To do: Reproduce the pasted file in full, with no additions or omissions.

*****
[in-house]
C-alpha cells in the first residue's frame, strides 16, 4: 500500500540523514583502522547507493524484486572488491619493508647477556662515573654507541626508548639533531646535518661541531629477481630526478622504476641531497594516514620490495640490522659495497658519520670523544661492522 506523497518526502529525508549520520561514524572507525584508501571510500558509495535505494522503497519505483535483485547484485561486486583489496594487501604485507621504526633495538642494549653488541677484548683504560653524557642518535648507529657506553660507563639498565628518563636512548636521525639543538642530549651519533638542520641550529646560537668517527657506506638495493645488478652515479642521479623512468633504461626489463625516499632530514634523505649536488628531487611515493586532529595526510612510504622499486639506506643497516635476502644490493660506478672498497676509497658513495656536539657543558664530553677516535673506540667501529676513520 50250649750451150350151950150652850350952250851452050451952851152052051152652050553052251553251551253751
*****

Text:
[in-house]
C-alpha cells in the first residue's frame, strides 16, 4: 500500500540523514583502522547507493524484486572488491619493508647477556662515573654507541626508548639533531646535518661541531629477481630526478622504476641531497594516514620490495640490522659495497658519520670523544661492522 506523497518526502529525508549520520561514524572507525584508501571510500558509495535505494522503497519505483535483485547484485561486486583489496594487501604485507621504526633495538642494549653488541677484548683504560653524557642518535648507529657506553660507563639498565628518563636512548636521525639543538642530549651519533638542520641550529646560537668517527657506506638495493645488478652515479642521479623512468633504461626489463625516499632530514634523505649536488628531487611515493586532529595526510612510504622499486639506506643497516635476502644490493660506478672498497676509497658513495656536539657543558664530553677516535673506540667501529676513520 50250649750451150350151950150652850350952250851452050451952851152052051152652050553052251553251551253751